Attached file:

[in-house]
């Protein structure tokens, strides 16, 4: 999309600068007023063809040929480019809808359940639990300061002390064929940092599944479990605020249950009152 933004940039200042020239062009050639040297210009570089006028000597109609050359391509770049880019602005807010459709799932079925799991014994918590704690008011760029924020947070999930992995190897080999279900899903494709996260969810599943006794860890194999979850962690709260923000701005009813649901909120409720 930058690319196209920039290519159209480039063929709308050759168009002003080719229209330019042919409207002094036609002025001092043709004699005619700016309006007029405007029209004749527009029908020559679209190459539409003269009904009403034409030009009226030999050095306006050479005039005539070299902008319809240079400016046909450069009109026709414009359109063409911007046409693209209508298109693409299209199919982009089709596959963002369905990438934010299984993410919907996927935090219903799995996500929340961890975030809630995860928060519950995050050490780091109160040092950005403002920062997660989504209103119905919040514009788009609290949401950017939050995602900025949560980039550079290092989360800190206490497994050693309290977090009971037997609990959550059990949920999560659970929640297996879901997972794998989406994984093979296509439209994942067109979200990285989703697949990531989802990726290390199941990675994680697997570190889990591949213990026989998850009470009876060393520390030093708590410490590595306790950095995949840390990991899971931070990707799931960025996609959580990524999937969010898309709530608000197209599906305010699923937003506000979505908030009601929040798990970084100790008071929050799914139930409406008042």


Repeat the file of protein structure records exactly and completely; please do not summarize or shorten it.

[in-house]
């Protein structure tokens, strides 16, 4: 999309600068007023063809040929480019809808359940639990300061002390064929940092599944479990605020249950009152 933004940039200042020239062009050639040297210009570089006028000597109609050359391509770049880019602005807010459709799932079925799991014994918590704690008011760029924020947070999930992995190897080999279900899903494709996260969810599943006794860890194999979850962690709260923000701005009813649901909120409720 930058690319196209920039290519159209480039063929709308050759168009002003080719229209330019042919409207002094036609002025001092043709004699005619700016309006007029405007029209004749527009029908020559679209190459539409003269009904009403034409030009009226030999050095306006050479005039005539070299902008319809240079400016046909450069009109026709414009359109063409911007046409693209209508298109693409299209199919982009089709596959963002369905990438934010299984993410919907996927935090219903799995996500929340961890975030809630995860928060519950995050050490780091109160040092950005403002920062997660989504209103119905919040514009788009609290949401950017939050995602900025949560980039550079290092989360800190206490497994050693309290977090009971037997609990959550059990949920999560659970929640297996879901997972794998989406994984093979296509439209994942067109979200990285989703697949990531989802990726290390199941990675994680697997570190889990591949213990026989998850009470009876060393520390030093708590410490590595306790950095995949840390990991899971931070990707799931960025996609959580990524999937969010898309709530608000197209599906305010699923937003506000979505908030009601929040798990970084100790008071929050799914139930409406008042």